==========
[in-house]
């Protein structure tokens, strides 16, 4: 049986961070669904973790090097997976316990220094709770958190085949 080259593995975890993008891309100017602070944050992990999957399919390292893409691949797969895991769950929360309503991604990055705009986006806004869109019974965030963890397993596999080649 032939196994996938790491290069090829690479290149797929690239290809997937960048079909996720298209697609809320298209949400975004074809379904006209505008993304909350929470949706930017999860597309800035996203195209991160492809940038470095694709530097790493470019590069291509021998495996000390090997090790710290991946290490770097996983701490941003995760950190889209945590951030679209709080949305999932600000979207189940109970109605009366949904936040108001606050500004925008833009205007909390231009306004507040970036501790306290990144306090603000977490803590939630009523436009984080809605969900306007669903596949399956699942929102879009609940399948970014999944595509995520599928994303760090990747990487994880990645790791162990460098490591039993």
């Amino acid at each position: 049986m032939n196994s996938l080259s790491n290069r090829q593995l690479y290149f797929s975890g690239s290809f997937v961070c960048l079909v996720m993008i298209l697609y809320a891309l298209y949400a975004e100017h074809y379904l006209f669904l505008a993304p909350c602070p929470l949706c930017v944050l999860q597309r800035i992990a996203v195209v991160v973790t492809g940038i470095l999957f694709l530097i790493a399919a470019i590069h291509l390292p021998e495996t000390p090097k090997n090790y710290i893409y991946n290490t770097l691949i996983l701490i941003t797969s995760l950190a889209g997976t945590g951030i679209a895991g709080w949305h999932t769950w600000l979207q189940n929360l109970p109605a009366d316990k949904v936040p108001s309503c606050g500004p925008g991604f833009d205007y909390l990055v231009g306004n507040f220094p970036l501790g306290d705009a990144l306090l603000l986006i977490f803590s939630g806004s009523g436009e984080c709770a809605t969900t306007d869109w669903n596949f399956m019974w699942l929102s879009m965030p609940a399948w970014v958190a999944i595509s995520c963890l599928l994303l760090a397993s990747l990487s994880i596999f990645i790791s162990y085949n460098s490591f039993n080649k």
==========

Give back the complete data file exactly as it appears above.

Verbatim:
[in-house]
């Protein structure tokens, strides 16, 4: 049986961070669904973790090097997976316990220094709770958190085949 080259593995975890993008891309100017602070944050992990999957399919390292893409691949797969895991769950929360309503991604990055705009986006806004869109019974965030963890397993596999080649 032939196994996938790491290069090829690479290149797929690239290809997937960048079909996720298209697609809320298209949400975004074809379904006209505008993304909350929470949706930017999860597309800035996203195209991160492809940038470095694709530097790493470019590069291509021998495996000390090997090790710290991946290490770097996983701490941003995760950190889209945590951030679209709080949305999932600000979207189940109970109605009366949904936040108001606050500004925008833009205007909390231009306004507040970036501790306290990144306090603000977490803590939630009523436009984080809605969900306007669903596949399956699942929102879009609940399948970014999944595509995520599928994303760090990747990487994880990645790791162990460098490591039993």
């Amino acid at each position: 049986m032939n196994s996938l080259s790491n290069r090829q593995l690479y290149f797929s975890g690239s290809f997937v961070c960048l079909v996720m993008i298209l697609y809320a891309l298209y949400a975004e100017h074809y379904l006209f669904l505008a993304p909350c602070p929470l949706c930017v944050l999860q597309r800035i992990a996203v195209v991160v973790t492809g940038i470095l999957f694709l530097i790493a399919a470019i590069h291509l390292p021998e495996t000390p090097k090997n090790y710290i893409y991946n290490t770097l691949i996983l701490i941003t797969s995760l950190a889209g997976t945590g951030i679209a895991g709080w949305h999932t769950w600000l979207q189940n929360l109970p109605a009366d316990k949904v936040p108001s309503c606050g500004p925008g991604f833009d205007y909390l990055v231009g306004n507040f220094p970036l501790g306290d705009a990144l306090l603000l986006i977490f803590s939630g806004s009523g436009e984080c709770a809605t969900t306007d869109w669903n596949f399956m019974w699942l929102s879009m965030p609940a399948w970014v958190a999944i595509s995520c963890l599928l994303l760090a397993s990747l990487s994880i596999f990645i790791s162990y085949n460098s490591f039993n080649k």